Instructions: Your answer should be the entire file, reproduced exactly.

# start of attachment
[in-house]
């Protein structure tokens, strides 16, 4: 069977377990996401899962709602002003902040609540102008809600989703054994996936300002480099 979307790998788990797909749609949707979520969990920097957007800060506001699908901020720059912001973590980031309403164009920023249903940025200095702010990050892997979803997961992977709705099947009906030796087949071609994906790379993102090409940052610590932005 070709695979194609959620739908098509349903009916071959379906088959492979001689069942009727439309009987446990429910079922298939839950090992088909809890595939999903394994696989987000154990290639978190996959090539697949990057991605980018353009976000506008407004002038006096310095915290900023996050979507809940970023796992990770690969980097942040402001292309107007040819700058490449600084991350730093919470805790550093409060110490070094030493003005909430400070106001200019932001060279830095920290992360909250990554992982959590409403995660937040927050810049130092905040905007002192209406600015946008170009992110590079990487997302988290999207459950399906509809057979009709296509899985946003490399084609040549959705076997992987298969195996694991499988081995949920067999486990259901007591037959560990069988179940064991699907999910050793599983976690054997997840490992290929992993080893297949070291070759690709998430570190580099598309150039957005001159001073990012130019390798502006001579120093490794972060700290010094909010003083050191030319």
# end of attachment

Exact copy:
[in-house]
């Protein structure tokens, strides 16, 4: 069977377990996401899962709602002003902040609540102008809600989703054994996936300002480099 979307790998788990797909749609949707979520969990920097957007800060506001699908901020720059912001973590980031309403164009920023249903940025200095702010990050892997979803997961992977709705099947009906030796087949071609994906790379993102090409940052610590932005 070709695979194609959620739908098509349903009916071959379906088959492979001689069942009727439309009987446990429910079922298939839950090992088909809890595939999903394994696989987000154990290639978190996959090539697949990057991605980018353009976000506008407004002038006096310095915290900023996050979507809940970023796992990770690969980097942040402001292309107007040819700058490449600084991350730093919470805790550093409060110490070094030493003005909430400070106001200019932001060279830095920290992360909250990554992982959590409403995660937040927050810049130092905040905007002192209406600015946008170009992110590079990487997302988290999207459950399906509809057979009709296509899985946003490399084609040549959705076997992987298969195996694991499988081995949920067999486990259901007591037959560990069988179940064991699907999910050793599983976690054997997840490992290929992993080893297949070291070759690709998430570190580099598309150039957005001159001073990012130019390798502006001579120093490794972060700290010094909010003083050191030319």